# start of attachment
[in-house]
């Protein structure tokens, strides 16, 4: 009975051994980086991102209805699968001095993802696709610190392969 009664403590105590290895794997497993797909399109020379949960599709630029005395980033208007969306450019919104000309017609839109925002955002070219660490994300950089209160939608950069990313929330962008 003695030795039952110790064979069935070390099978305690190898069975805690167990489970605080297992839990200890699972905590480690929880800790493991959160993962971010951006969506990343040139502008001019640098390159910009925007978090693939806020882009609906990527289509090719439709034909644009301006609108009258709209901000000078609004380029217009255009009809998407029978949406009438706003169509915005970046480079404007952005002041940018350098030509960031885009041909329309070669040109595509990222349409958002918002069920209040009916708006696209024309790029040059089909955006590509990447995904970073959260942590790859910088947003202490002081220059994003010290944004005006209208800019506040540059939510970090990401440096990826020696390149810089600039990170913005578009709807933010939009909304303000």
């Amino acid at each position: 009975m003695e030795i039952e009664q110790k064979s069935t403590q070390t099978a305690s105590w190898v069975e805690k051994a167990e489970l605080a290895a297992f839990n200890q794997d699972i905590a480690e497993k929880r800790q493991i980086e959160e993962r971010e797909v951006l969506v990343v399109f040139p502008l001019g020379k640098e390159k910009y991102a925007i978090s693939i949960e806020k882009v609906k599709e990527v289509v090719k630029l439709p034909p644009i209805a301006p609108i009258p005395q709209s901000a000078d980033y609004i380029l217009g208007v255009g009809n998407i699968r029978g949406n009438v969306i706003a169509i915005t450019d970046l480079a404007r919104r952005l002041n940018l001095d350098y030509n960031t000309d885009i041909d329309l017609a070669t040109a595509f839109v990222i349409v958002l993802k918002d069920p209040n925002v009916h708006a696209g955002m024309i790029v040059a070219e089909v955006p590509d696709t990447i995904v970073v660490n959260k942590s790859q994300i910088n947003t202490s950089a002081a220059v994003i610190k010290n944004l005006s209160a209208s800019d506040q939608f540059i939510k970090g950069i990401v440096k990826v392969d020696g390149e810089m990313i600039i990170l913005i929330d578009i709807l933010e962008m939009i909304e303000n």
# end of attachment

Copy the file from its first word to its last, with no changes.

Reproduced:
[in-house]
């Protein structure tokens, strides 16, 4: 009975051994980086991102209805699968001095993802696709610190392969 009664403590105590290895794997497993797909399109020379949960599709630029005395980033208007969306450019919104000309017609839109925002955002070219660490994300950089209160939608950069990313929330962008 003695030795039952110790064979069935070390099978305690190898069975805690167990489970605080297992839990200890699972905590480690929880800790493991959160993962971010951006969506990343040139502008001019640098390159910009925007978090693939806020882009609906990527289509090719439709034909644009301006609108009258709209901000000078609004380029217009255009009809998407029978949406009438706003169509915005970046480079404007952005002041940018350098030509960031885009041909329309070669040109595509990222349409958002918002069920209040009916708006696209024309790029040059089909955006590509990447995904970073959260942590790859910088947003202490002081220059994003010290944004005006209208800019506040540059939510970090990401440096990826020696390149810089600039990170913005578009709807933010939009909304303000």
């Amino acid at each position: 009975m003695e030795i039952e009664q110790k064979s069935t403590q070390t099978a305690s105590w190898v069975e805690k051994a167990e489970l605080a290895a297992f839990n200890q794997d699972i905590a480690e497993k929880r800790q493991i980086e959160e993962r971010e797909v951006l969506v990343v399109f040139p502008l001019g020379k640098e390159k910009y991102a925007i978090s693939i949960e806020k882009v609906k599709e990527v289509v090719k630029l439709p034909p644009i209805a301006p609108i009258p005395q709209s901000a000078d980033y609004i380029l217009g208007v255009g009809n998407i699968r029978g949406n009438v969306i706003a169509i915005t450019d970046l480079a404007r919104r952005l002041n940018l001095d350098y030509n960031t000309d885009i041909d329309l017609a070669t040109a595509f839109v990222i349409v958002l993802k918002d069920p209040n925002v009916h708006a696209g955002m024309i790029v040059a070219e089909v955006p590509d696709t990447i995904v970073v660490n959260k942590s790859q994300i910088n947003t202490s950089a002081a220059v994003i610190k010290n944004l005006s209160a209208s800019d506040q939608f540059i939510k970090g950069i990401v440096k990826v392969d020696g390149e810089m990313i600039i990170l913005i929330d578009i709807l933010e962008m939009i909304e303000n």